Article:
The Republican Party of New Mexico has tapped Arizona Gov. Jan Brewer to headline a party fundraiser in Albuquerque next month.
Brewer, a Republican, has developed a national profile as a tea party favorite and hard-line enforcer of immigration rules while serving as Arizona’s governor since 2009.
New Mexico Republican Party Chairman John Billingsley said Brewer’s Sept. 27 visit to New Mexico – a state considered more deferential to immigrants than Brewer’s – will help raise money for the party and build momentum in advance of the 2014 election.
That election slate is expected to include a re-election bid by Republican Gov. Susana Martinez, the state’s first Hispanic female elected governor, who leaned heavily on support from New Mexico Hispanics to help her win in 2010.
“2013 has already been an exciting year for the Republican Party of New Mexico, and we know that Gov. Brewer’s visit will only add to the growth and excitement,” Billingsley said.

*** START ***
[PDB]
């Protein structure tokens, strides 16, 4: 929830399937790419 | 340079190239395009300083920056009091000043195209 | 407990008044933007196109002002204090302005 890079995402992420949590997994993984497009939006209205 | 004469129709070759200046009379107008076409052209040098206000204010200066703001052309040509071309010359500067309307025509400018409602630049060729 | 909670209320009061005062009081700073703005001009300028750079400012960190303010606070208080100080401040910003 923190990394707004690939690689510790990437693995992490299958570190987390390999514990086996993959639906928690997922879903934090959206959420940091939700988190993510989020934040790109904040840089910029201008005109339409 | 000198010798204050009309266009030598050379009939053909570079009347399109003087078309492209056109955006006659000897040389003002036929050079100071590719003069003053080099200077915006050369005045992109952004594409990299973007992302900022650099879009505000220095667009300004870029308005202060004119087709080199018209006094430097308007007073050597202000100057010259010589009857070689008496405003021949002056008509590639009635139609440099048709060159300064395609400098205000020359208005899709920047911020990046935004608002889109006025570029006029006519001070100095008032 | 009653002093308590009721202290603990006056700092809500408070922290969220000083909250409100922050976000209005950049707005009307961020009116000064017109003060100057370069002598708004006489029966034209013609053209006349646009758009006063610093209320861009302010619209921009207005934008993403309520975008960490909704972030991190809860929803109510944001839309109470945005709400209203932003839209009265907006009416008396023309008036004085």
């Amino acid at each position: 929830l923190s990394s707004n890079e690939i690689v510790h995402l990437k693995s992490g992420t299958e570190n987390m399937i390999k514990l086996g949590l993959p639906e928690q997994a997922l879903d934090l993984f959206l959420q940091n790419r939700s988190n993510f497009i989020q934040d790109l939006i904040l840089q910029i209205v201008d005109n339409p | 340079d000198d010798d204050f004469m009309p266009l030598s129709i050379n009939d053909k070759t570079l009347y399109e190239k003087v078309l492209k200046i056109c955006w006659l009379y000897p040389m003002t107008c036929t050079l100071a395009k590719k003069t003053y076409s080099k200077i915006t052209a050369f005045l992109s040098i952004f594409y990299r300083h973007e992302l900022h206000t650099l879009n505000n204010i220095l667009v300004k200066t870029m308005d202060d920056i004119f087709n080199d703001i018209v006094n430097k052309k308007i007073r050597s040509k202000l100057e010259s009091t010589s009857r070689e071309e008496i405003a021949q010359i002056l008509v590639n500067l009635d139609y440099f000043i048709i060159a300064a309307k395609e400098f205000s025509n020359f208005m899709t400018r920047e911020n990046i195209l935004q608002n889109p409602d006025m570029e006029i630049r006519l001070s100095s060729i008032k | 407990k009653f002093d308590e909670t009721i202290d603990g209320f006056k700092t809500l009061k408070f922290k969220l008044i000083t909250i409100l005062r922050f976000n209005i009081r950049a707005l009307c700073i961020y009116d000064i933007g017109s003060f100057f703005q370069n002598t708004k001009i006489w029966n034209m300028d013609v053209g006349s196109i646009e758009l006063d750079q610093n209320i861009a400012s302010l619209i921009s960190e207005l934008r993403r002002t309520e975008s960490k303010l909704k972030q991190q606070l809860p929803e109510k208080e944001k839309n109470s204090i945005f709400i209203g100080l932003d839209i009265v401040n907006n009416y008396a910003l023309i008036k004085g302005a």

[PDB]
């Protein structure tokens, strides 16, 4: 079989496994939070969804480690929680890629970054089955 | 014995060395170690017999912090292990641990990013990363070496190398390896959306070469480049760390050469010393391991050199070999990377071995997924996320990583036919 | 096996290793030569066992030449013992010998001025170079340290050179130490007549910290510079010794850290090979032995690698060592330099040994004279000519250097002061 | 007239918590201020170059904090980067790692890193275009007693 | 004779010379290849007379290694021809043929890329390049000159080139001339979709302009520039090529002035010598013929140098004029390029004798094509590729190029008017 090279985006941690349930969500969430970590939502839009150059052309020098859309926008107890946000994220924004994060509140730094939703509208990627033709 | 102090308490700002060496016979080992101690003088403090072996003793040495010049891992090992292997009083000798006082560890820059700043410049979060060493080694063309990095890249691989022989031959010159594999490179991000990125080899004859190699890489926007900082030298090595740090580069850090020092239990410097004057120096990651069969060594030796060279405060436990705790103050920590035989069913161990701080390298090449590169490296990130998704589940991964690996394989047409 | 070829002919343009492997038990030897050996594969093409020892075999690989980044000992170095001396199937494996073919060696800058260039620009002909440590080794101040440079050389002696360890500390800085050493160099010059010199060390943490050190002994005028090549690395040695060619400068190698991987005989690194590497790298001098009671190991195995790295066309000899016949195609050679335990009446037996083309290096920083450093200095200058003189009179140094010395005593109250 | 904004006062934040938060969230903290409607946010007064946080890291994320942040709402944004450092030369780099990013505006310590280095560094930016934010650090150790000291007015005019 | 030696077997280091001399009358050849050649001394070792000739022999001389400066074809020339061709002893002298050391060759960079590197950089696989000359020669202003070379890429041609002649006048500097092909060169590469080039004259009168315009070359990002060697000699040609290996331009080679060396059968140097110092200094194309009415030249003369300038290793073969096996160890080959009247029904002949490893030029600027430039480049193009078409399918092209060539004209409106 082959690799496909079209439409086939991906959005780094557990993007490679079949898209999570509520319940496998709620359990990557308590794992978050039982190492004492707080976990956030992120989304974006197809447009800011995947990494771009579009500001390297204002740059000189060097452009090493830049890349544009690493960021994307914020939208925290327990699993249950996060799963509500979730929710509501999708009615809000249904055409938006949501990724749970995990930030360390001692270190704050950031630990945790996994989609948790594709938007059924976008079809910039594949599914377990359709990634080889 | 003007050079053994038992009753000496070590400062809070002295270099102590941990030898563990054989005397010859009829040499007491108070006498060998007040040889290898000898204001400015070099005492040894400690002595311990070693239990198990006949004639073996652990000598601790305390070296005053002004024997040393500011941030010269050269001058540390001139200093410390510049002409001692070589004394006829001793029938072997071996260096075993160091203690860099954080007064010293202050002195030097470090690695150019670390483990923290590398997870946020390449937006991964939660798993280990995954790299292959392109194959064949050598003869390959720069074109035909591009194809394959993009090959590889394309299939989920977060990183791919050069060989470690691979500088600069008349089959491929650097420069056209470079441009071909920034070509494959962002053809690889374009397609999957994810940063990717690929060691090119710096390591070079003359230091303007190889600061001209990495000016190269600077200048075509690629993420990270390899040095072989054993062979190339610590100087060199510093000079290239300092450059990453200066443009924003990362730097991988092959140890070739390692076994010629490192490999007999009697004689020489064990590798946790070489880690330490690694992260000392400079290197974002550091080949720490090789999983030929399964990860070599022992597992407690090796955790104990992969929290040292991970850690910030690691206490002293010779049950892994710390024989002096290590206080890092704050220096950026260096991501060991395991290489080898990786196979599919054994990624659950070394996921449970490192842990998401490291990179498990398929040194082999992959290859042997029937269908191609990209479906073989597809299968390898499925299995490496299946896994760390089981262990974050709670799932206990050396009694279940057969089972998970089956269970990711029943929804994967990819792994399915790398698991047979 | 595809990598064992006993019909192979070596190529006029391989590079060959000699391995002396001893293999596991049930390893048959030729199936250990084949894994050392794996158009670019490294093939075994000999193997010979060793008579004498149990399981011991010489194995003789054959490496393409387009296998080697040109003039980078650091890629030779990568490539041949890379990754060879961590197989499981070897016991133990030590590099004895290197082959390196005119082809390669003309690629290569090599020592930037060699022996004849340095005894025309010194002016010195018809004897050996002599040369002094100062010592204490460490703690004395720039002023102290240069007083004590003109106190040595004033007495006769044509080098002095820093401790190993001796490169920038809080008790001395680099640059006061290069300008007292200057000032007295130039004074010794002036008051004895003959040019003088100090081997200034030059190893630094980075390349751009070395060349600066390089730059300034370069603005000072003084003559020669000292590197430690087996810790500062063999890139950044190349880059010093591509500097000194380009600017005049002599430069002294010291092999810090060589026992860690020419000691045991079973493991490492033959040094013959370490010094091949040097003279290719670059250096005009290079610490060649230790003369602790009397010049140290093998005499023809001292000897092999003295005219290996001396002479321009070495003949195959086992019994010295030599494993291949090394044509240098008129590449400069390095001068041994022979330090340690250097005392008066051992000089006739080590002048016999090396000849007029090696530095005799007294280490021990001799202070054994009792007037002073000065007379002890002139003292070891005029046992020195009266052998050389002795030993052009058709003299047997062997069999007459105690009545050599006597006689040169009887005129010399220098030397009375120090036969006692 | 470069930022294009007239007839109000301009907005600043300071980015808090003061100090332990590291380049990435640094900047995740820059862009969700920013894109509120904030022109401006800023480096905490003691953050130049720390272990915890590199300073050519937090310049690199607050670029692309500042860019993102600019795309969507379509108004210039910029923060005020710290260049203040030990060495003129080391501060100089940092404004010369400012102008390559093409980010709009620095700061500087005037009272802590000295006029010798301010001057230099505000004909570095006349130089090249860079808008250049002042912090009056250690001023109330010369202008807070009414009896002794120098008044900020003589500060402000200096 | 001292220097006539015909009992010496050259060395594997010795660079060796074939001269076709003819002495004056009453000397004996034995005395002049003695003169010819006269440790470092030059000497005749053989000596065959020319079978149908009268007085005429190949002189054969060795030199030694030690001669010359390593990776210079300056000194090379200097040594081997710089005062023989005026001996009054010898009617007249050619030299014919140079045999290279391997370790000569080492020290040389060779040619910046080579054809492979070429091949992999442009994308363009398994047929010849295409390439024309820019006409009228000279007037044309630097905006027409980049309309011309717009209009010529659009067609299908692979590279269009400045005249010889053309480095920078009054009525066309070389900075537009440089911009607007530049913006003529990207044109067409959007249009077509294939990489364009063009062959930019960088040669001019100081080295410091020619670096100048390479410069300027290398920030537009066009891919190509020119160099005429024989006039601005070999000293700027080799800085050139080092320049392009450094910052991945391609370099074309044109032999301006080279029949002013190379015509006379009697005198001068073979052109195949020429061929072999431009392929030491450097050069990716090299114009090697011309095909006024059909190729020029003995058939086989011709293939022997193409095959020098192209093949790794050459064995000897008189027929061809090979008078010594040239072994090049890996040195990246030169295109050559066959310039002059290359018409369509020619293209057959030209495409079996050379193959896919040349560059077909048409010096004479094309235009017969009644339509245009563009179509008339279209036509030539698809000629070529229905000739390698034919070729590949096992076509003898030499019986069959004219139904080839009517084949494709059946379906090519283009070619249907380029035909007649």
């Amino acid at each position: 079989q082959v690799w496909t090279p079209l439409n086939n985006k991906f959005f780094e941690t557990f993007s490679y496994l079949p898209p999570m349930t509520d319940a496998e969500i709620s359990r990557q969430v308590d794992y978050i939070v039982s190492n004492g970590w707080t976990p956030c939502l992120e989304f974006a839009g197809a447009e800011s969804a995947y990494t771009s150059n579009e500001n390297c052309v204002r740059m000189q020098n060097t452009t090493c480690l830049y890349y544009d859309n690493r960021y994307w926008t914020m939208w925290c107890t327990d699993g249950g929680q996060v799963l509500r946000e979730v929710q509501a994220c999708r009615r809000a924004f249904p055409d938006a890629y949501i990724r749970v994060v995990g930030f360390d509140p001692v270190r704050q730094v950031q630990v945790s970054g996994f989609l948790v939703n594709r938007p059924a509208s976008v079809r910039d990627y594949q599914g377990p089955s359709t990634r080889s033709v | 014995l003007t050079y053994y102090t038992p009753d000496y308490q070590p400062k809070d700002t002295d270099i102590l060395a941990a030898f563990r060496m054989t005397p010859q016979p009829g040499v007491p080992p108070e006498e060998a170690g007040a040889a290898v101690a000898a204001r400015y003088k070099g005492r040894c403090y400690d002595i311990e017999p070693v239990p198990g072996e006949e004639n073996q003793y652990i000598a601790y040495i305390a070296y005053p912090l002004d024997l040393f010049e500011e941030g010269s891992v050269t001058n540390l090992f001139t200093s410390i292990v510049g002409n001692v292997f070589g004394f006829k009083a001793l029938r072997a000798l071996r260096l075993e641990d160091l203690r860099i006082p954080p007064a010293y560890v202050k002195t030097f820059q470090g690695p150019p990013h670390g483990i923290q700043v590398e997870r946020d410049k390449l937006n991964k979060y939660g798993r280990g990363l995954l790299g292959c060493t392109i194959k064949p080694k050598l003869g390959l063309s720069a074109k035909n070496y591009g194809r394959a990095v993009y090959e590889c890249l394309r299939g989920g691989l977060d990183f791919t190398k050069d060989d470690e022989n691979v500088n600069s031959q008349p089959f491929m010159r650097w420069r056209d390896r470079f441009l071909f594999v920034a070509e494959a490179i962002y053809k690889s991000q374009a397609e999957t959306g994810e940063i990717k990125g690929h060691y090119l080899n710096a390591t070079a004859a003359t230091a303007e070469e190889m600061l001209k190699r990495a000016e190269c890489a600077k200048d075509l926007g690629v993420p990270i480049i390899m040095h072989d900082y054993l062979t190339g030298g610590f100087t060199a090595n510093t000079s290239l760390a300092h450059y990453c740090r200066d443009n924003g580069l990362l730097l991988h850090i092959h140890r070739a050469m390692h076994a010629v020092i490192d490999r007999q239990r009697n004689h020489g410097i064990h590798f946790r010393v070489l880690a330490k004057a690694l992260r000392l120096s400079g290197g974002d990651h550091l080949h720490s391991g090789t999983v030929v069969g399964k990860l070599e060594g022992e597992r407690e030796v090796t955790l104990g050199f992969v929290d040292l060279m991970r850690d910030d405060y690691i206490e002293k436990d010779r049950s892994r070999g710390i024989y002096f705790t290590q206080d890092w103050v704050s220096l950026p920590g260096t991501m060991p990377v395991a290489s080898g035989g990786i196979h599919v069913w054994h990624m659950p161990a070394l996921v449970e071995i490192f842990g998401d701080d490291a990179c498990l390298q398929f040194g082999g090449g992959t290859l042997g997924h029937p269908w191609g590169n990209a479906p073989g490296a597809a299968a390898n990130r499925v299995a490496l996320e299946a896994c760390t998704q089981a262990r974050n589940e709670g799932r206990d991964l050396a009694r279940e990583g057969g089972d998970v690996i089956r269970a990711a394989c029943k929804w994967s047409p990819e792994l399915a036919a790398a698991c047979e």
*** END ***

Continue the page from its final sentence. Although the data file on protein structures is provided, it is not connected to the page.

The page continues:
Brewer’s push to crack down on illegal immigration in Arizona drew national attention in part for rules that allowed state and local police to check federal immigration status by stopping individuals suspected of illegal immigration.
That provision of the state’s 2010 immigration law was among several struck down by the Supreme Court last year.
Tax-exempt Politics: Rep. Michelle Lujan Grisham turned to Washington, D.C., media to bolster her case for changing the federal policies that allow tax-exempt 501(c)4 groups to harbor unlimited, anonymous political donations.
In a letter published in The Washington Post on Saturday, Lujan Grisham challenged the Internal Revenue Service regulations that allow the so-called social welfare organizations to engage in independent political activity and secret fundraising while claiming their operations are primarily intended to benefit social welfare.
Lujan Grisham is a sponsor of legislation that would enforce federal laws that require such groups to operate exclusively for social welfare needs and eliminate the potential for political activity.
Lujan Grisham’s push to limit tax-exempt political activity comes as 501(c)4s aligned with her own party have been some of the state’s most active in terms of fundraising and campaigning in New Mexico elections.